CH 100 Discovering Chemistry Laboratory: 1 semester hour
Students will perform a variety of chemistry and/or physics laboratory experiments. Students will be able to define problems clearly, analyze data properly and draw appropriate conclusions. Based on their laboratory experiments, the students will then be able to construct inquiry-based laboratory exercises using appropriate resources. This course fulfills the requirement of the Natural World domain for transfer students who have not taken a laboratory based natural science course before transferring to Mount Mercy. This course is also for education majors who need additional credit hours for their endorsement areas. This course can be crosslisted with PH 100.
CH 101 Chemistry in the Kitchen: 4 semester hours
This course is designed to teach students a basic understanding of chemistry using food science. The course is for non-science majors. Major topics covered in this class include: the scientific method, chemicals and food, atomic structure and food molecules, chemical measurements and calculations, thermodynamics and energy, common chemical reactions, kinetics, acid-base chemistry, and nutrients. This course fulfills the Natural World Domain requirement for non-major students.
CH 110 Introduction to Chemistry: 3 semester hours
This course is intended to provide an overview of fundamental concepts in chemistry, including: atomic and molecular structure, the nature of chemical bonding, chemical reactions, and stoichiometry, nomenclature, basic knowledge of thermodynamics and equilibrium, acids/bases, basic organic chemical nomenclature and reactivity. This course meets the needs of students not planning to take chemistry courses beyond CH 113. Students with minimal mathematical skills can use CH 110 as a preparatory course for CH 111 General Chemistry I. Three hours of lecture per week. Typically offered each fall and spring semester.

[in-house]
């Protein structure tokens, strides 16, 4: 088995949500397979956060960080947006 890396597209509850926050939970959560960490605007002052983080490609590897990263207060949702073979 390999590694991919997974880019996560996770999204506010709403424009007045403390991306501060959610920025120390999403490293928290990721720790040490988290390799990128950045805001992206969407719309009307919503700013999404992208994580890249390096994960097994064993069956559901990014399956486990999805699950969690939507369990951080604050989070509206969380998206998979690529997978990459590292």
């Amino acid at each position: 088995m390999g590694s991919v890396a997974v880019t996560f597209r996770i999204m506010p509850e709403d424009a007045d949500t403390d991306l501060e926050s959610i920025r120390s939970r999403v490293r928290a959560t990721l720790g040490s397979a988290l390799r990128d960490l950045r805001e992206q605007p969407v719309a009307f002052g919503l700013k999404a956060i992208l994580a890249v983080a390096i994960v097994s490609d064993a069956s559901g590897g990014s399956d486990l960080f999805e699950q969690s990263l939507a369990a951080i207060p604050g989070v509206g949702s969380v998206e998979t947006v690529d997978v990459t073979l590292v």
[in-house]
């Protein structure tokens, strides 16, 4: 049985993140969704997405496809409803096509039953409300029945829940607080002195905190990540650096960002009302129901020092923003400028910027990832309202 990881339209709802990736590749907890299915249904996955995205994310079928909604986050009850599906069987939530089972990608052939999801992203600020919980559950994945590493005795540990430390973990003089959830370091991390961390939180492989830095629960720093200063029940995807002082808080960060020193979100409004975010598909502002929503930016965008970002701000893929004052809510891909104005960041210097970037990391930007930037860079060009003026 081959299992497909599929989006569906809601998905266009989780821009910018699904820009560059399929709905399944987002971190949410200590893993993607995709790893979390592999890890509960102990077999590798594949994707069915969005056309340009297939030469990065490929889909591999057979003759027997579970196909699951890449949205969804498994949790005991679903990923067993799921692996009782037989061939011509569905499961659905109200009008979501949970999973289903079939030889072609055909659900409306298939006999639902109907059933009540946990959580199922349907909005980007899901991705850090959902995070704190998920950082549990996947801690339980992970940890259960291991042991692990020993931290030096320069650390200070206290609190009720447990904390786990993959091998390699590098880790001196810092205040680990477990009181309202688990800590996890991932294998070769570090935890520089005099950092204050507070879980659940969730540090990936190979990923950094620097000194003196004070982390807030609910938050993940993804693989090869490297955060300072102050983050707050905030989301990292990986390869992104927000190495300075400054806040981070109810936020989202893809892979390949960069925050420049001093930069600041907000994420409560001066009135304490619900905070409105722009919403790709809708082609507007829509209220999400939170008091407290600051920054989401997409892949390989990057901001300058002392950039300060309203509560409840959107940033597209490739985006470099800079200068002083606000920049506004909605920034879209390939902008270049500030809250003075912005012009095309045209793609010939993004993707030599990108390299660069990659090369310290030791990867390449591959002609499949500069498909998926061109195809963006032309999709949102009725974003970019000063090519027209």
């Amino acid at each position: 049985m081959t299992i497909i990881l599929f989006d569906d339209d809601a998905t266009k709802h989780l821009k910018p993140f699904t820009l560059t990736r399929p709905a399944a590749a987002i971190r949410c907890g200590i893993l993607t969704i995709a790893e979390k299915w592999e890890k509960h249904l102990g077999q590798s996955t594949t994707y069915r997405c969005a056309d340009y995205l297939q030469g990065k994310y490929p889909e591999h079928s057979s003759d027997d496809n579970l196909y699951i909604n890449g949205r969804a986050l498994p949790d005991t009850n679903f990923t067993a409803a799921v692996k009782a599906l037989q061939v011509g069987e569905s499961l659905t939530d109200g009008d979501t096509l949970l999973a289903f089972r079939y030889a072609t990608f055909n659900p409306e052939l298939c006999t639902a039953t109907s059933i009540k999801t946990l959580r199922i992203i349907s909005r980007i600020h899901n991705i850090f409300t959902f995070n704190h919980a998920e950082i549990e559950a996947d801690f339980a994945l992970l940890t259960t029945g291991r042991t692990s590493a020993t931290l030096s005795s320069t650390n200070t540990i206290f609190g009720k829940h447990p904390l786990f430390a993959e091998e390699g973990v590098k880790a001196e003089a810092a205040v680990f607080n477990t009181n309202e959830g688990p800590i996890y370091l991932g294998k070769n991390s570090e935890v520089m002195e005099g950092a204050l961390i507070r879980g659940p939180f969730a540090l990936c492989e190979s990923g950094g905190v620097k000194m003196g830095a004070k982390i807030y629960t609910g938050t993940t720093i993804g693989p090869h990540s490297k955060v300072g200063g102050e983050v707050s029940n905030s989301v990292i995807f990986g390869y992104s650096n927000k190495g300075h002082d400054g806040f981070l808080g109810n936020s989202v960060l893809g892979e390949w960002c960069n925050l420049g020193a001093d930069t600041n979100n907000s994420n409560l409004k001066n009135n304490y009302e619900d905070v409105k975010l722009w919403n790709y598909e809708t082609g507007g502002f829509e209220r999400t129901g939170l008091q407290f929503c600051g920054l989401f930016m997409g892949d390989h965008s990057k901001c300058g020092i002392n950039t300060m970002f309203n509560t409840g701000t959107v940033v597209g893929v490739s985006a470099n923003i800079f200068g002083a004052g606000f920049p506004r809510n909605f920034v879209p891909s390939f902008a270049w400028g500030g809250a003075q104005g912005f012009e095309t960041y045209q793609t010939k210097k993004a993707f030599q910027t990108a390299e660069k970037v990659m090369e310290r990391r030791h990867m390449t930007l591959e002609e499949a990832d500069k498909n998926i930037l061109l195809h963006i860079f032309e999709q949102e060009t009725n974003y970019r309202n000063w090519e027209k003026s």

CH 111 General Chemistry I: 4.5 semester hours
This course is an introduction to the field of chemistry, providing an understanding of the structures of atoms, molecules and ions and their interactions, and a foundation for the further study of chemistry. Three lectures and one three-hour lab weekly. Prerequisite: A Mathematics Pre-Algebra and Elementary Algebra Enhanced ACT subscore of 16 or higher; or a Mathematics score of 16 or higher on the former ACT; or completion of MA 008 with a grade of C or higher.
CH 112 General Chemistry II: 4.5 semester hours
This course is a continuation of CH 111. Topics covered are: chemical kinetics; equilibrium and thermodynamics; acids and bases; electrochemistry; survey of metals, nonmetals, and transition metals; complexes; nuclear chemistry. Three lectures and one three-hour lab weekly. Prerequisite: CH 111.